SEOBeginner’s Guide to Link Prospecting Using Google Search

Beginner's Guide to Link Prospecting Using Google Search

Google is a free, simple, and powerful tool that can quickly teach you about your market - and the art of link prospecting. This beginner's guide will walk you, your interns, your contractors, or your staff through the basics of link prospecting.

glass-waterGoogle is a no-cost, simple, and powerful tool for quickly finding link prospects. Best of all, because your results are instant, Google can quickly teach you about your market – and the art of link prospecting.

This beginner’s guide will walk you, your interns, your contractors or your staff through the very basics of link prospecting. If you’re a pro and find this article to be a bit like “the guide to pouring a glass of water” please check out my query theory article for more advanced subject matter.

For this exercise we’ll look for directories to submit our project management software site.

Finding Directories – Query 1

One of my first jobs at the agency I worked at in 2004 was free directory submission. This built low quality links and a miniscule trickle of traffic to the clients’ websites.

These days directories can still provide a quick kick of link value as well as a bit of traffic – especially if there are any niche directories for the site you’re promoting.

The first and most obvious query to try is [project management software directory]. Leave the quotes on but the brackets off when you search. The brackets show you where the query starts and stops. The top 20 results – where you typically find the most useful prospects when querying – show that there are quite a few options for you.

SERP Awareness for New Opportunities

Be sure to stay alert while poking through your results! When I searched I noticed a list of project management software tools. While lists aren’t directories, they are pages from which you could potentially get a mention and definitely point us to another query… That’s right – [list of project management software].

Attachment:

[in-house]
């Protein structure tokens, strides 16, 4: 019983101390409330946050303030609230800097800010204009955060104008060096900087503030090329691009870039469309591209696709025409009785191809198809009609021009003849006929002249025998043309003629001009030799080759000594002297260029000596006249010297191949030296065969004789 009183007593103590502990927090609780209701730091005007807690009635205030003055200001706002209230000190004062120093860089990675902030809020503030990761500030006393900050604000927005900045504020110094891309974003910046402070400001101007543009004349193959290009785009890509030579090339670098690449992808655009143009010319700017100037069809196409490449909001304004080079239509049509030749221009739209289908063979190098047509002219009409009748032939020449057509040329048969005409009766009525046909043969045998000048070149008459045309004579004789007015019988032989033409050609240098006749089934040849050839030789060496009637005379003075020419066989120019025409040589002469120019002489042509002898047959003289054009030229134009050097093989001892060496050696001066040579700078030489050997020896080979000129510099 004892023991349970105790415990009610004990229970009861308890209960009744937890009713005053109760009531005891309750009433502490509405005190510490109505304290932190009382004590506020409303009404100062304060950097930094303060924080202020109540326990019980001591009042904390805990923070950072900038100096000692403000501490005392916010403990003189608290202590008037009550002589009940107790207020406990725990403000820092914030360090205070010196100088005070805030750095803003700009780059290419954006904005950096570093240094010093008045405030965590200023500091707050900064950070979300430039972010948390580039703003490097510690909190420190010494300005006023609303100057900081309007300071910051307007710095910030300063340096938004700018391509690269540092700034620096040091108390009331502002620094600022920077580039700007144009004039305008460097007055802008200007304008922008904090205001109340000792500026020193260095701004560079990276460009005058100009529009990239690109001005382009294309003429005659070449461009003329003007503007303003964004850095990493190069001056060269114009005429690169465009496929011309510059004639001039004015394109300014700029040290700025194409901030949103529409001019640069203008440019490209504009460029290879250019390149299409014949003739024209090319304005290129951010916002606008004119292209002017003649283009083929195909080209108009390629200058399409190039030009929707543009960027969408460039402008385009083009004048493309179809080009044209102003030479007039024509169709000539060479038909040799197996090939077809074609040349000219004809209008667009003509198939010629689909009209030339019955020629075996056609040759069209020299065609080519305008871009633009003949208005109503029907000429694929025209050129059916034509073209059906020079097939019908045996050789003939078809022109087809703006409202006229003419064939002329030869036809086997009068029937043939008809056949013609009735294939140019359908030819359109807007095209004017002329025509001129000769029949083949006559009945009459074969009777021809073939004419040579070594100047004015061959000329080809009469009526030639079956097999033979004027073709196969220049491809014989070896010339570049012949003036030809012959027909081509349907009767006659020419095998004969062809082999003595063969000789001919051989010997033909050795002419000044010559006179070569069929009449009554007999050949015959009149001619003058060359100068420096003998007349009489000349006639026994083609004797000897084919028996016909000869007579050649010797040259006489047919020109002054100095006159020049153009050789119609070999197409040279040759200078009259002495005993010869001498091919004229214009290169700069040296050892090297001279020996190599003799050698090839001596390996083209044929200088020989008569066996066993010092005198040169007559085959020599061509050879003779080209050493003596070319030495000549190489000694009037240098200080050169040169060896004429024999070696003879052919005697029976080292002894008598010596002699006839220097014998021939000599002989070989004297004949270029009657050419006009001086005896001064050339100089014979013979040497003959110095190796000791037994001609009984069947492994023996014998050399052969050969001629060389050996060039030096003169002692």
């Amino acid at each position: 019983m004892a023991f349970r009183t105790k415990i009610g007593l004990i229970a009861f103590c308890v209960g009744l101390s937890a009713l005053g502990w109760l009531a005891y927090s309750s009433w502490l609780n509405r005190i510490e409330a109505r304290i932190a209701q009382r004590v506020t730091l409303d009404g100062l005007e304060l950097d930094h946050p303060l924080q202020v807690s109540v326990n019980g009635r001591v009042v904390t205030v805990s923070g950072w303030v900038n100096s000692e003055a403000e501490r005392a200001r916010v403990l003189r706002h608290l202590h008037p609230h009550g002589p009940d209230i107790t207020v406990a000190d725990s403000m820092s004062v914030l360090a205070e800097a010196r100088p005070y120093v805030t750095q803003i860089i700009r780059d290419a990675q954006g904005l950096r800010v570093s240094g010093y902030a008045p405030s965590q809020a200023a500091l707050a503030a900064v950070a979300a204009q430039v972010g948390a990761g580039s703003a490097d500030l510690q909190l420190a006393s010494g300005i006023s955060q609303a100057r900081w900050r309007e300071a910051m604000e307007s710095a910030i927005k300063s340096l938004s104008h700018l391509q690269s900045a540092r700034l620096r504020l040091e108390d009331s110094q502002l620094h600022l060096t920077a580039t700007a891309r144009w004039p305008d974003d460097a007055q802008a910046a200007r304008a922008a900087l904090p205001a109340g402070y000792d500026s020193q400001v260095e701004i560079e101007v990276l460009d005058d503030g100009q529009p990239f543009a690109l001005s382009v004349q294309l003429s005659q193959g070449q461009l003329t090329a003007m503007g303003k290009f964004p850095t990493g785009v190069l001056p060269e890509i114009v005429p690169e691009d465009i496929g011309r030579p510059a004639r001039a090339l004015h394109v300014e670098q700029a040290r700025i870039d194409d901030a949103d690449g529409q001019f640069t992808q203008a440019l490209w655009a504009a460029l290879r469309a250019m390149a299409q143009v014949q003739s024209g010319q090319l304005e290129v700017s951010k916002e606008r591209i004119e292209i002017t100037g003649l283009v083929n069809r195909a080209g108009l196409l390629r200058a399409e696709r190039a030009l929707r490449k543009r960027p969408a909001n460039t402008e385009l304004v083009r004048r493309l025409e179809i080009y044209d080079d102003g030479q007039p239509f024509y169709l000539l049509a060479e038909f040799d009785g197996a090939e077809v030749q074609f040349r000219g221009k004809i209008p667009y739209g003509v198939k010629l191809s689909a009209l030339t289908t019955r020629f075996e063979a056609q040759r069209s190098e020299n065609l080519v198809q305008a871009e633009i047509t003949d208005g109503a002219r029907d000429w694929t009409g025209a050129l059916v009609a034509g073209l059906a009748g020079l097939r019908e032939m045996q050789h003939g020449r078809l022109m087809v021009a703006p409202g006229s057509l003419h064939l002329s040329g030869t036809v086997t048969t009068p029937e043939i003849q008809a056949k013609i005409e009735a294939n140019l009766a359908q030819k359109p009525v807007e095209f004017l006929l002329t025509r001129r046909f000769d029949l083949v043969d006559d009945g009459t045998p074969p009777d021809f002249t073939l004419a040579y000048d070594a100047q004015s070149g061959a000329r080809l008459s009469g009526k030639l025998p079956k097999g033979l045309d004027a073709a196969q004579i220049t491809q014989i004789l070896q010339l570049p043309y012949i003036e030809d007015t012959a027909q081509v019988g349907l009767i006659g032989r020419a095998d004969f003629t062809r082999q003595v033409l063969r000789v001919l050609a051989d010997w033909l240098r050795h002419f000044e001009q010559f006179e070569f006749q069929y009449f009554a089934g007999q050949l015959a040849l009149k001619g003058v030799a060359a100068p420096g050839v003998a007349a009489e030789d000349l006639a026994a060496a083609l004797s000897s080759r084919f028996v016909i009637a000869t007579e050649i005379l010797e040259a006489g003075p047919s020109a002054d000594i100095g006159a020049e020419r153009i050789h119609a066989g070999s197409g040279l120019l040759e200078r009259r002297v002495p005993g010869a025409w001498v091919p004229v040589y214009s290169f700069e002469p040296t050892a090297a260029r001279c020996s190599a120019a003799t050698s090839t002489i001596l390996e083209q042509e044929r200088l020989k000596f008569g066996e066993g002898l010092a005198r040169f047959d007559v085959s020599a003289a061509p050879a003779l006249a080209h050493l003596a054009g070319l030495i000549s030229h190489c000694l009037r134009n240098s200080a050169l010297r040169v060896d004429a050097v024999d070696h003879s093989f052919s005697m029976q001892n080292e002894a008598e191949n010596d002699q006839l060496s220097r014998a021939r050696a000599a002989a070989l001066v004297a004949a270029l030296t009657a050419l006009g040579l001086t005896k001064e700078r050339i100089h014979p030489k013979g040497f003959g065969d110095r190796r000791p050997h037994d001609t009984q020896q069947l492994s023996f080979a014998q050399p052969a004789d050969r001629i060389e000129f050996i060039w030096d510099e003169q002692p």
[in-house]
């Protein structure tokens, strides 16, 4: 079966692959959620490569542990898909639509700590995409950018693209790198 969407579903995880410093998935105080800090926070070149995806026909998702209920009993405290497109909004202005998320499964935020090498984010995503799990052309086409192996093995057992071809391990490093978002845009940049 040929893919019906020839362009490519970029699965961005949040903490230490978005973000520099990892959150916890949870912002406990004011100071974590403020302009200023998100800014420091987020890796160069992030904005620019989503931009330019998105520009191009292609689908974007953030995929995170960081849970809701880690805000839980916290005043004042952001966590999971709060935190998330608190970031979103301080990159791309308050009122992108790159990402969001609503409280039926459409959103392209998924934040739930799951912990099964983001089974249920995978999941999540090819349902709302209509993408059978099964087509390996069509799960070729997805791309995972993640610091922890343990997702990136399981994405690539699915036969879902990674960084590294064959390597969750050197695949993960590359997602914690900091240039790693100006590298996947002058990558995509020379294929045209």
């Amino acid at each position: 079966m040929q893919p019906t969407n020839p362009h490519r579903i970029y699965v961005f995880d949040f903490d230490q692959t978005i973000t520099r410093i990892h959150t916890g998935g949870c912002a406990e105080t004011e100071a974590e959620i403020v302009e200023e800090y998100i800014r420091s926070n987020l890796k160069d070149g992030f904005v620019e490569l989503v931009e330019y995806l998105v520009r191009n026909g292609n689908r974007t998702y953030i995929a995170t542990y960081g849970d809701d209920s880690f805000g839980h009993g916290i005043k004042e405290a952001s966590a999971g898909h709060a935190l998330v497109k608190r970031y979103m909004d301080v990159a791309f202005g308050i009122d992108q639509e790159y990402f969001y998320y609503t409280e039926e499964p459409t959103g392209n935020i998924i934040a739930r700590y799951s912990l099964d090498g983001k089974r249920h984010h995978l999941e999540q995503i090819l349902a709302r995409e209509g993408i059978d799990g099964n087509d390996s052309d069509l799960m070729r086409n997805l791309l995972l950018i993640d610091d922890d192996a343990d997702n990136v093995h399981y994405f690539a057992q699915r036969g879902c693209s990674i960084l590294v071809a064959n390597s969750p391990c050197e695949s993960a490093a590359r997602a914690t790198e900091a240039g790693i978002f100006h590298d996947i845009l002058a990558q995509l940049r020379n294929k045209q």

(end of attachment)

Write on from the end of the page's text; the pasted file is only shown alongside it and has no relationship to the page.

When searching for lists of project management software I noticed that there are also comparisons. Now we’re really veering away from our chosen prospect of directories, but it’s important to note that querying for [project management software comparison] could lead you to more opportunities. Note this potential direction, but then come back to directories – that’s our core target for this exercise.

Know Your Category Keywords for More Prospects

There are a few project management software directories, but some of the results that came back look like category pages within larger software directories. It’s highly probable that most broad software directories have these PM sections. Yes this is highly obvious, but it’s important to remember that your site almost always fits in a broader category.

If you look for targets using the broader category keyword – in this case, “software” – you’ll find still more prospects.